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Porting A Mortgage

Looking to keep your existing mortgage when changing homes? Here’s how you can conveniently port your mortgage when moving into a new home rather than pick a new loan deal.
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Mortgage interest rates in the UK with certain lenders have risen to as high as 7.93% and beyond (as of September 2023), which for many has made purchasing a new home financially concerning.

In such cases, it is commonly believed that an entirely new mortgage must be taken, but it doesn’t necessarily have to be so. 

Certain lenders can allow you to keep the existing mortgage, eliminating the need to search for a new mortgage deal through a process called “porting”.

So, here’s all you need to know about porting a mortgage and what you need to be mindful of while undergoing the process.

What Does Porting A Mortgage Mean?

 What Does Porting A Mortgage Mean

Porting a mortgage is a process that transfers your existing mortgage from the old property to a new one. 

Note that not every mortgage can be ported over, which requires you to be mindful of the terms of the mortgage before approaching the porting process.

How Does Porting A Mortgage Work?

The process of porting a mortgage is often an involved process, requiring plenty of paperwork and that you repay the existing mortgage. Once the mortgage is paid off, the same deal is then applied to the new property often simultaneously by the lender. 

This becomes complicated because of how affordability is considered by lenders.  

Even with timely payments on the existing product, lenders need to redo the affordability tests & credit searches for your application to ensure that they remain compliant with financial regulations and meet the lenders criteria at that time. 

Moreover, this gives them additional assurance that you are able to repay them successfully.

Is Porting A Mortgage The Right Option For You?

Determining whether a porting mortgage is right for you or not depends on several factors that involve a careful examination of your financial and personal circumstances.

Firstly, you should consider whether you can find a better deal than the existing mortgage or not. If you can, then it would be better not to port the mortgage over to the new property.

Should newer deals end up being more expensive, check how they compare to the switching fees for a mortgage port. There is always a chance that the switching fees make the port a lot more expensive than a newer deal.

Next, be mindful of the price of your new property. If its price is higher than your current home, then you will need to borrow more money. In such cases, some lenders may not be willing to lend you more money than the existing mortgage, which can be troublesome.

And lastly, check with your lender about the possibility of porting the existing mortgage. Some lenders may not be willing to port the mortgage over, which will eliminate the option entirely.

By keeping these points in mind, you will be able to evaluate whether keeping the existing deal is worth it or not compared to new deals available at that time.

Factors That Can Affect Your Chances Of Getting A Mortgage Port

1. Personal Circumstances

Mortgages last for several years, and during that time, there is a good chance that your personal circumstances have changed. This directly affects the number of options available to you.

A good example of this would be your credit report.  

If your credit score has improved, getting a better deal becomes much more likely, and you will be able to browse more mortgage options.

But if it has taken a turn for the worse, your lender may inform you that continuing the deal is no longer possible as a port is considered a fresh application. 

After all, you must still fit the eligibility criteria, which may or may not have been updated since the original mortgage product was taken out.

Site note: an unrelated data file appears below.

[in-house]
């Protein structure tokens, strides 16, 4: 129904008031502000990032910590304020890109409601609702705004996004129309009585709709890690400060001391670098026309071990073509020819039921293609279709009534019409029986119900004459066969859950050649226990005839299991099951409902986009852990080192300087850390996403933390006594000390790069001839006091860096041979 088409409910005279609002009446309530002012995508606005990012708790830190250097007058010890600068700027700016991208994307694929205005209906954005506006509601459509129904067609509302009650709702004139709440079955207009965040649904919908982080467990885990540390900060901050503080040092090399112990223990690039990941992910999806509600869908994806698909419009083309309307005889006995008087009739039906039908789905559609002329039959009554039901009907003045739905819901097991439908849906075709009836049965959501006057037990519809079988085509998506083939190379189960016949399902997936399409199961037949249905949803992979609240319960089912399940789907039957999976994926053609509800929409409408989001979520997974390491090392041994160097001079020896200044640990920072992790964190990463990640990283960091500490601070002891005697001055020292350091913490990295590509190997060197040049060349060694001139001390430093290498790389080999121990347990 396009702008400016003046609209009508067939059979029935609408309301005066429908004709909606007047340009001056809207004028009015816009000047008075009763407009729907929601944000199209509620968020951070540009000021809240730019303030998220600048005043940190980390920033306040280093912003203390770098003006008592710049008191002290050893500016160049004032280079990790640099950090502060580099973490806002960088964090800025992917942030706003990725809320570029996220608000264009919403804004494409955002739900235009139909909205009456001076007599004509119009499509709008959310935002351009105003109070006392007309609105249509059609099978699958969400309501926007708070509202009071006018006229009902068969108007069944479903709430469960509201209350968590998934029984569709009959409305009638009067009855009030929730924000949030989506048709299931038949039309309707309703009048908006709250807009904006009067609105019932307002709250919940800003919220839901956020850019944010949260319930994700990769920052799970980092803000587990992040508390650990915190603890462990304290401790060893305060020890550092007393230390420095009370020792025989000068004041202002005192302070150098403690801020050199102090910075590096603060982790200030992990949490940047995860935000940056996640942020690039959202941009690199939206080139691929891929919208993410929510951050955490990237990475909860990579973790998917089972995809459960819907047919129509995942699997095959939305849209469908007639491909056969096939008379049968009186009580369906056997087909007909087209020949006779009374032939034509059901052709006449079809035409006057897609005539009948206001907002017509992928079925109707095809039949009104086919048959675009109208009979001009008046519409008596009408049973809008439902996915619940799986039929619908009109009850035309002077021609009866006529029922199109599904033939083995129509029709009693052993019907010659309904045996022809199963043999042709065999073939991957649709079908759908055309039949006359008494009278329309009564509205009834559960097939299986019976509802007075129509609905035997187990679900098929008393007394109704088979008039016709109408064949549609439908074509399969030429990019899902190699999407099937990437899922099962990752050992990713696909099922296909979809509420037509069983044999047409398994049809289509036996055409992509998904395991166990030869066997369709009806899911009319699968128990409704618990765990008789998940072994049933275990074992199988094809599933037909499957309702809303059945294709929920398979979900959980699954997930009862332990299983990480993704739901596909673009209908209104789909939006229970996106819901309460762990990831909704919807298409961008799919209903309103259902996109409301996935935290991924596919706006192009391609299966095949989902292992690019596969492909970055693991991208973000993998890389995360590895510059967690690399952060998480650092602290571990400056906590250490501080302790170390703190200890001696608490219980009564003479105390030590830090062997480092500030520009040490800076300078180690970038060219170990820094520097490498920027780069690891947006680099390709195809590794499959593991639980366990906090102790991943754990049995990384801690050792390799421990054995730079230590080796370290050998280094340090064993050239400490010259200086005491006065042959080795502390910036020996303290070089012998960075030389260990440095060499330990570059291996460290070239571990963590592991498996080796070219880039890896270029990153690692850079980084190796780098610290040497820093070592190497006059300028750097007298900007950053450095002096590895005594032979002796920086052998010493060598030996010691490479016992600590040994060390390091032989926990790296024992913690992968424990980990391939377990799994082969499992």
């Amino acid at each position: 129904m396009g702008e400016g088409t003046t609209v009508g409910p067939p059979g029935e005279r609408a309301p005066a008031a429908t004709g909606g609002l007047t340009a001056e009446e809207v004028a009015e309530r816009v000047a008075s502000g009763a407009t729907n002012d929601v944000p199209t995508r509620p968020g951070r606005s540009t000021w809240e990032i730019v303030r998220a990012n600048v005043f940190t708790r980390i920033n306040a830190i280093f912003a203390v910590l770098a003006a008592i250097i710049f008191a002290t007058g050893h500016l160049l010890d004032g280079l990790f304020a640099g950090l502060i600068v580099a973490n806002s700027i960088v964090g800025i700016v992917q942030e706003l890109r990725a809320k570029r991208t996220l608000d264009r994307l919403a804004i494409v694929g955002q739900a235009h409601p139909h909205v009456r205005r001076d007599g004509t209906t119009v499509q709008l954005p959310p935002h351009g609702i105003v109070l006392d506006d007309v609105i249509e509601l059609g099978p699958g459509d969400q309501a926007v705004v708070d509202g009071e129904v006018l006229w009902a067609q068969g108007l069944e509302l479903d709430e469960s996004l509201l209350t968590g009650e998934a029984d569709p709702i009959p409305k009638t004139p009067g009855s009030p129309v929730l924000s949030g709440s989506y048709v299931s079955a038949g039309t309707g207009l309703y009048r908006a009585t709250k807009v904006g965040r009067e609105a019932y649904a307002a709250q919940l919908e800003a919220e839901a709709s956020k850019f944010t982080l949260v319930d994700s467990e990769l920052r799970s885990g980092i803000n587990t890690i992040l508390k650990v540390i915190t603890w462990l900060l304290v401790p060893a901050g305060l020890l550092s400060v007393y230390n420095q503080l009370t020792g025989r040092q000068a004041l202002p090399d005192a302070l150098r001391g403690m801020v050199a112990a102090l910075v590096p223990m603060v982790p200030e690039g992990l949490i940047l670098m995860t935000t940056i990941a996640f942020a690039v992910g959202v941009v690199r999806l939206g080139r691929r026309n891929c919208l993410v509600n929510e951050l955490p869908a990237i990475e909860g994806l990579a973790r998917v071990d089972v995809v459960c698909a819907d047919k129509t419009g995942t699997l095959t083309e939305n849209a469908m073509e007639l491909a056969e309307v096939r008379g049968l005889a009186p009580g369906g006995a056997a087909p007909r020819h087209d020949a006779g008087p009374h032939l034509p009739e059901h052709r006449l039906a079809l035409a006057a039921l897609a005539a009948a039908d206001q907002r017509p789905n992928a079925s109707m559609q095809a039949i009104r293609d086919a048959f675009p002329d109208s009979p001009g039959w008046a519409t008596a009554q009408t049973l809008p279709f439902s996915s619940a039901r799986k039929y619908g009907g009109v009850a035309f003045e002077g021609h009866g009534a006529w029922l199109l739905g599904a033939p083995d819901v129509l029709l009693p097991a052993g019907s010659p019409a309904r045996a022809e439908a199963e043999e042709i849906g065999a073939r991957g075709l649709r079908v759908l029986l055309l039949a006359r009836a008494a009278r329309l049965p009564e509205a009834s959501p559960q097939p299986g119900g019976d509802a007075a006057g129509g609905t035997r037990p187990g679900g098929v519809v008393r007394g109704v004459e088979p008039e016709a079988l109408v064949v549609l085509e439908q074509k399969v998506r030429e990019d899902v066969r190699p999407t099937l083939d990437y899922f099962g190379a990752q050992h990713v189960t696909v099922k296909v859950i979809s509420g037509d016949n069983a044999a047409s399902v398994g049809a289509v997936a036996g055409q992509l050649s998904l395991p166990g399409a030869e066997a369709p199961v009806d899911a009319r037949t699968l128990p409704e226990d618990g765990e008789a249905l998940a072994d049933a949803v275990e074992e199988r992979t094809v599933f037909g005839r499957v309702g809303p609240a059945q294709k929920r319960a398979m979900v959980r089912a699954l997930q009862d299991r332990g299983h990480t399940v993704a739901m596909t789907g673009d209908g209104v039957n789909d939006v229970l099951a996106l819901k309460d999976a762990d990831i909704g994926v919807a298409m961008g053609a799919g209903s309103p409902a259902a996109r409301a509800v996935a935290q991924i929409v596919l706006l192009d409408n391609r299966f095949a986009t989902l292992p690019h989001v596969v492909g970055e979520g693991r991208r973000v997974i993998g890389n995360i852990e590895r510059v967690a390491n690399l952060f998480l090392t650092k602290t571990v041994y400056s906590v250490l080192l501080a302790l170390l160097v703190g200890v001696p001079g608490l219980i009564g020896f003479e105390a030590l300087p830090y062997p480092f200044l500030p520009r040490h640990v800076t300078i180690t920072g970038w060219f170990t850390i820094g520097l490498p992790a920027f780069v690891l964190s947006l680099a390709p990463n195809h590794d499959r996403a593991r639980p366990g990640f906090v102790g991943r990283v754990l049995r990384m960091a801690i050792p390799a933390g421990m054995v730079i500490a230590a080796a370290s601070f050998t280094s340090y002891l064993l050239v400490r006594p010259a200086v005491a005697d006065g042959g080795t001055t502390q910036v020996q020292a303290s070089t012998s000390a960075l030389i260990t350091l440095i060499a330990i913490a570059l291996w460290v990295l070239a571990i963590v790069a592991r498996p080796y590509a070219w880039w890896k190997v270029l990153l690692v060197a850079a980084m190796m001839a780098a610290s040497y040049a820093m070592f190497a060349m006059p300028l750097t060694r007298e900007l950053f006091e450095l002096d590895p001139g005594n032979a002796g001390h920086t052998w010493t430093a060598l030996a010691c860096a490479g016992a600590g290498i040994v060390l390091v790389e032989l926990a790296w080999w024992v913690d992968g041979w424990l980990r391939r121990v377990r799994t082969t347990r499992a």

2. Property Price

The price of your new property will also affect your chances of getting a porting mortgage.

There are two specific outcomes to consider when porting your mortgage: moving to a pricier property or a cheaper one. 

The application processes and additional steps vary based on which of these is true for your new property.

Option 1: Porting To A Pricier Property

Porting To A Pricier Property

When moving to a house with a higher value than the existing one, the porting process becomes a little more complex. 

As mentioned earlier, the borrower will need to apply for borrowing extra money if they don’t have the funds necessary to cover the price difference, most of the time through a further advance. 

This is where both the lender performs several assessments to make sure the new required loan affordability is met. 

The lender re-evaluates the elevated price of the property and determines whether the borrower can afford the new mortgage or not. Based on these assessments, they decide whether to approve the mortgage application. 

On the other hand, the borrower must assess the risks and decide whether they want to borrow the extra money to cover the additional cost. 

If they choose to cover the price difference from their own funds, then the chances of porting the existing mortgage over increase as there is no additional borrowing. 

Of course, the flip side is true as well. If the borrower chooses to borrow the extra money, they will be subject to stricter eligibility criteria than their existing mortgage. This could result in a rejected application, which is not a favourable outcome.

Option 2: Porting To A Cheaper Property

Porting To Cheaper Property

When moving to a property with less overall value than your current home, the porting process is can be relatively straightforward. 

Since you don’t have to borrow more money in this instance, you only need to keep the lender’s eligibility criteria in mind. 

Note that the process for porting your current mortgage to a cheaper property is similar to an ordinary mortgage application as we have discussed above, it is considered a fresh application.

It’s worth remembering that if you port the mortgage to a cheaper property without changing the loan amount, the lender may outright reject the proposition.

This is when the Loan-To-Value ratio in such cases becomes higher than before, resulting in the lender viewing the deal to be riskier. This would also alter the existing LTV banding that was selected for the existing product. 

Always consider potential early repayment charges if you need to pay any of the loan off on the existing product. 

3. Property Type

Porting your mortgage to a new home with standard construction is typically seen to be low-risk for most lenders. 

That said, if you choose to move into a property with unique attributes or a non-standard construction, the prospects of a successful application become slimmer.